Plaintiff is a state prisoner proceeding without counsel in an action brought under 42 U.S.C. § 1983. He seeks leave to proceed in forma pauperis. This proceeding was referred to this court by Local Rule 302 pursuant to 28 U.S.C. § 636(b)(1).
Plaintiff has requested leave to proceed in forma pauperis pursuant to 28 U.S.C. § 1915. Plaintiff's declaration makes the showing required by 28 U.S.C. § 1915(a)(1) and (2). Accordingly, by separate order, the court directs the agency having custody of plaintiff to collect and forward the appropriate monthly payments for the filing fee as set forth in 28 U.S.C. § 1915(b)(1) and (2).
Federal courts must engage in a preliminary screening of cases in which prisoners seek redress from a governmental entity or officer or employee of a governmental entity. 28 U.S.C. § 1915A(a). The court must identify cognizable claims or dismiss the complaint, or any portion of the complaint, if the complaint "is frivolous, malicious, or fails to state a claim upon which relief may be granted," or "seeks monetary relief from a defendant who is immune from such relief." Id. § 1915A(b).
A district court must construe a pro se pleading "liberally" to determine if it states a claim and, prior to dismissal, tell a plaintiff of deficiencies in his complaint and give plaintiff an opportunity to cure them. See Lopez v. Smith, 203 F.3d 1122, 1130-31 (9th Cir. 2000). While detailed factual allegations are not required, "[t]hreadbare recitals of the elements of a cause of action, supported by mere conclusory statements, do not suffice." Ashcroft v. Iqbal, 129 S.Ct. 1937, 1949 (2009) (citing Bell Atlantic Corp. v. Twombly, 550 U.S. 544, 555 (2007)). Plaintiff must set forth "sufficient factual matter, accepted as true, to 'state a claim to relief that is plausible on its face.'" Id. (quoting Twombly, 550 U.S. at 570).
A claim has facial plausibility when the plaintiff pleads factual content that allows the court to draw the reasonable inference that the defendant is liable for the misconduct alleged. The plausibility standard is not akin to a "probability requirement," but it asks for more than a sheer possibility that a defendant has acted unlawfully. Where a complaint pleads facts that are merely consistent with a defendant's liability, it stops short of the line between possibility and plausibility of entitlement to relief.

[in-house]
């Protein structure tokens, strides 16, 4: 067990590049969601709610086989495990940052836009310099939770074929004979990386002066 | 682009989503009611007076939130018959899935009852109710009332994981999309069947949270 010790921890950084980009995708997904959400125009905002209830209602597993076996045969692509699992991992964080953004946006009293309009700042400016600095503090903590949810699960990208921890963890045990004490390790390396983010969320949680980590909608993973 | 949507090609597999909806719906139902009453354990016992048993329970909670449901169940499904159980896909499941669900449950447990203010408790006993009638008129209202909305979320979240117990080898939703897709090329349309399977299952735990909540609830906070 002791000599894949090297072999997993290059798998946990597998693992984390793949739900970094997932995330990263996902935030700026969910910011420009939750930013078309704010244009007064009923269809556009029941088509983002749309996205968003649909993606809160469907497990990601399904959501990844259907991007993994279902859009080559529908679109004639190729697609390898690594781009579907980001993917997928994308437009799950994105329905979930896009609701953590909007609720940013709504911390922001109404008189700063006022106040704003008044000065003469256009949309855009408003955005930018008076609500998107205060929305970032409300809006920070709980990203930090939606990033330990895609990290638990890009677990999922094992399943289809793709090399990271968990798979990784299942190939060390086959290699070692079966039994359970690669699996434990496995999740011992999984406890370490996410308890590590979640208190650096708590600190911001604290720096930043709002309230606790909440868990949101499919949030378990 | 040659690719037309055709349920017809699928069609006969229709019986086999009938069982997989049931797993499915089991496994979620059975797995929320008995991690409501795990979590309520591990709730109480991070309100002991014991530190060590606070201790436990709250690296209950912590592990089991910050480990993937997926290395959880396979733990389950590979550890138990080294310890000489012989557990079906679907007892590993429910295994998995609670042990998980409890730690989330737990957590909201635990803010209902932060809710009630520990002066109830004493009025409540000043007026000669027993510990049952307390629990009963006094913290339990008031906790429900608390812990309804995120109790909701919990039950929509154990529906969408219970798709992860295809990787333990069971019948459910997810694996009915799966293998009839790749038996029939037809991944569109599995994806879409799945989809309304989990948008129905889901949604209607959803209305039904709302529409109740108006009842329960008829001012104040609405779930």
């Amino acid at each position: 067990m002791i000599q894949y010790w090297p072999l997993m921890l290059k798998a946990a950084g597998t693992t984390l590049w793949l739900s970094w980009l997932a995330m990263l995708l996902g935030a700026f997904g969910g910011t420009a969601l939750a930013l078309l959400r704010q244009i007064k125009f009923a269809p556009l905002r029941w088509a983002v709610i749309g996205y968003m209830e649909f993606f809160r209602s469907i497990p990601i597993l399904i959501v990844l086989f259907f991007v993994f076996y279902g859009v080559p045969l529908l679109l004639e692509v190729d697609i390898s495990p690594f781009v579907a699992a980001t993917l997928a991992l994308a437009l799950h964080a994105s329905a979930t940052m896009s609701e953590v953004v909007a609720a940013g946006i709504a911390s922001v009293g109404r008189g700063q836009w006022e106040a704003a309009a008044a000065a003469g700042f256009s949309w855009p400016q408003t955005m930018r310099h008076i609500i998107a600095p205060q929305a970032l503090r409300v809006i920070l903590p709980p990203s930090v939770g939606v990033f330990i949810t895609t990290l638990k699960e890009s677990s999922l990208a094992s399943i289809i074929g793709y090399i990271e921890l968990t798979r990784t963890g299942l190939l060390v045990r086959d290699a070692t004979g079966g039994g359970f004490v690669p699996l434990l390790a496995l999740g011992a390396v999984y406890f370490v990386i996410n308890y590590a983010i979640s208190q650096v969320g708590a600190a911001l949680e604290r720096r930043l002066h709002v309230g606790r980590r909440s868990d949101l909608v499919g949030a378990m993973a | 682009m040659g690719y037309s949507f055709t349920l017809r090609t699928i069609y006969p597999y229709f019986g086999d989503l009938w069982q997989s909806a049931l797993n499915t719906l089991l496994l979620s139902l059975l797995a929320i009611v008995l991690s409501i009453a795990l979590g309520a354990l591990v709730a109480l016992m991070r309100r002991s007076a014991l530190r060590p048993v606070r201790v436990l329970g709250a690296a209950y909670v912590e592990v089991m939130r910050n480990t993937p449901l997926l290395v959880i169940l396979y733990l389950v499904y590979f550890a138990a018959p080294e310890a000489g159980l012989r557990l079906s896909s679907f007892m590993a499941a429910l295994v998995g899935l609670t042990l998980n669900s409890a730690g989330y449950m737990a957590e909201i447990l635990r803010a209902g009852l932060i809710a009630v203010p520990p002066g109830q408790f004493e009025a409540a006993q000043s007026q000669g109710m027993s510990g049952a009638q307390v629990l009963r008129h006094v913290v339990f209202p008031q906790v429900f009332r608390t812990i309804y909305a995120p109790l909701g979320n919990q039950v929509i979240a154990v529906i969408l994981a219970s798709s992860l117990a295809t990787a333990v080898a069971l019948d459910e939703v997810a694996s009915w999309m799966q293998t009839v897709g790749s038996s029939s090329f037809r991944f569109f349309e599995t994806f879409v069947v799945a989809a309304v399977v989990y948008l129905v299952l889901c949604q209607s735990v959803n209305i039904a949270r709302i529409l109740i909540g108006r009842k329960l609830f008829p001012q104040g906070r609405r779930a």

Id. (citations and quotation marks omitted). Although legal conclusions can provide the framework of a complaint, they must be supported by factual allegations, and are not entitled to the assumption of truth. Id. at 1950.
The Civil Rights Act under which this action was filed provides: Every person who, under color of [state law]... subjects, or causes to be subjected, any citizen of the United States... to the deprivation of any rights, privileges, or immunities secured by the Constitution... shall be liable to the party injured in an action at law, suit in equity, or other proper proceeding for redress....
42 U.S.C. § 1983. An individual defendant is not liable on a civil rights claim unless the facts establish the defendant's personal involvement in the constitutional deprivation or a causal connection between the defendant's wrongful conduct and the alleged constitutional deprivation.
The court has reviewed plaintiff's complaint pursuant to 28 U.S.C. § 1915A and finds it does not state a cognizable claim. In his December 4, 2009 complaint, plaintiff alleges that at his 1999 sentencing hearing, the superior court ordered a $4000 restitution fine to be collected from plaintiff's "earnings" while in prison. Compl. § IV, Rep. Tr. 8/6/99. Plaintiff claims that the California Department of Corrections and Rehabilitation (CDCR) is intentionally disobeying the court's order, by withdrawing not only a percentage from plaintiff's earnings from his prison job, but also from all of his trust account deposits, regardless of the source. Id. Plaintiff asserts that CDCR has violated his rights to due process and equal protection, and requests an order directing CDCR to either follow the court's instructions or send plaintiff's case "back to the superior court for correction if the CDCR believes the ordered deduction method is unenforceable." Id. §§ IVV.